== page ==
Daredevil Dan Example

Daredevil Dan and his wife Brittany left their child Charlie at home and traveled to Hawaii for a much need vacation. In a freak accident, both Daredevil Dan and Brittany were eaten by sharks while scuba diving, and that was the end of Daredevil Dan and Brittany.  Daredevil Dan and Brittany did not go to Ira K. Miller & Associates and did not have a Will specifying who would be Charlie’s guardian in the event they both passed away. After a contested guardianship, Charlie ended up living with crazy Uncle Steve instead of Daredevil Dan and Brittany’s choice, sane Aunt Nikki.  Had Daredevil Dan and Brittany gone to Ira K. Miller & Associates, Charlie could have been living and cared for by Aunt Nikki instead of crazy Uncle Steve.

 

Estate planning is very important for people of all ages. Contact Ira K. Miller & Associates for all your Estate Planning needs.

 

The Power of the Power of Attorney

A power of attorney is a very interesting and possibly powerful document. The document gives a person you choose, your agent, the power to act for you.  The powers given to the agent can be incredibly broad or very specific. For instance, you can narrowly tailor an agent’s power to act only for real estate transactions. You can go as broad as to give an agent power to gift away all a person’s assets for Medicaid planning.   That person may even be given authority to make gifts to themselves.   Your agent should be a person that you trust implicitly.  A power of attorney is a very important estate planning tool and can possibly prevent the need for a guardianship.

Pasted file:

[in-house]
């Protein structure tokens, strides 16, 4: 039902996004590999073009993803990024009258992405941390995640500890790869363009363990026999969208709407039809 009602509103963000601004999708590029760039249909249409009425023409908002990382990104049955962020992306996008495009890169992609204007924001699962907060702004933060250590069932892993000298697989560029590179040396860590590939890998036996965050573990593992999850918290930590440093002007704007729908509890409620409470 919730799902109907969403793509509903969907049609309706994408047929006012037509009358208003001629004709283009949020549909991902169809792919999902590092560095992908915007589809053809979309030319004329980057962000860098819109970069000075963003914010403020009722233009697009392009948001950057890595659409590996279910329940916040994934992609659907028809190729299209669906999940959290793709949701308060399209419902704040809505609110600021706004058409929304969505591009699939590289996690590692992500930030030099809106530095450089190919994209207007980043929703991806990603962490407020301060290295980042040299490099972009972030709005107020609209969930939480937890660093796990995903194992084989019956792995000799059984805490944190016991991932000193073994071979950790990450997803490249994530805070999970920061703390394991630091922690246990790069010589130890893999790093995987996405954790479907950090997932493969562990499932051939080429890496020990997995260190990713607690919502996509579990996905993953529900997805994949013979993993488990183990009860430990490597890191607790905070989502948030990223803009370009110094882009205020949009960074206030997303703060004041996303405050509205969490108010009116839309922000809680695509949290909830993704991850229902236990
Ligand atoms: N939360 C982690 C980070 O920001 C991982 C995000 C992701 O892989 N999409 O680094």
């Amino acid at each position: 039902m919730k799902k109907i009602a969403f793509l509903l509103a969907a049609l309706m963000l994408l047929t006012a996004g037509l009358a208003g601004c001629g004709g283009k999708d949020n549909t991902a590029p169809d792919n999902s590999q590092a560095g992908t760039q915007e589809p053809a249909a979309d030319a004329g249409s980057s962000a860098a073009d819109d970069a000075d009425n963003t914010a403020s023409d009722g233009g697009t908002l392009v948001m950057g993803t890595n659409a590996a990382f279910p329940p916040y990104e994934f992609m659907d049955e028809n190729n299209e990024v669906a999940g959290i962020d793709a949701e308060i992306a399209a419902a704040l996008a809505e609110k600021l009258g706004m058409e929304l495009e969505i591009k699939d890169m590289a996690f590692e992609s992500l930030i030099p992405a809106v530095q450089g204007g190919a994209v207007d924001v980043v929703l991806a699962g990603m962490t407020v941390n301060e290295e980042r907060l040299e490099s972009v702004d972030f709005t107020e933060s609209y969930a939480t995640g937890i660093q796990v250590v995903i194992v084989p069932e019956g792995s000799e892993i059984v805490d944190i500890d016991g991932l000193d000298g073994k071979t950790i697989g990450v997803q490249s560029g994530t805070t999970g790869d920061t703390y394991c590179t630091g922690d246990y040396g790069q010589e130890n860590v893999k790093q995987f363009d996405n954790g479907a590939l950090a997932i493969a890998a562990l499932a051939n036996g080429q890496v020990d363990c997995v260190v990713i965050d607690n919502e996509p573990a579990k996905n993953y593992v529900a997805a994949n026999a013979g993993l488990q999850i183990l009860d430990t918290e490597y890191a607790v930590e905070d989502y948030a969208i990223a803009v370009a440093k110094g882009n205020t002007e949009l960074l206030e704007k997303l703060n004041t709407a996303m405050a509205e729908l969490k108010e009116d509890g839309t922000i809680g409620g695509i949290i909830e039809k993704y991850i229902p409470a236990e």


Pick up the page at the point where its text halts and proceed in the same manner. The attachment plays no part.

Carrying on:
Powers of attorney can be durable or springing. A durable power of attorney will continue through a person’s incapacity.  A springing power of attorney, ‘springs’, into action when a person becomes incapacitated.  The problem with a springing power of attorney is, who decides that you are incapacitated? Many springing power of attorneys require that two or more certified doctors declare you to be incapacitated. This can become an issue due to HIPAA violations and can result in costly court hearings.  A durable power of attorney is recommended.

Your agent is under a fiduciary responsibility to act in your best interest.  The agent should also keep records and receipts of all payments through the power of attorney and needs to keep the property separate and distinct from their own assets. Ira K. Miller & Associates has over 35 years of experience within estate planning & power of attorneys. For further questions or to request a consultation please feel free to give us a call at (718) 875-2191 or fill out an online contact form.

“Running Roughshod?” – A Case to Ponder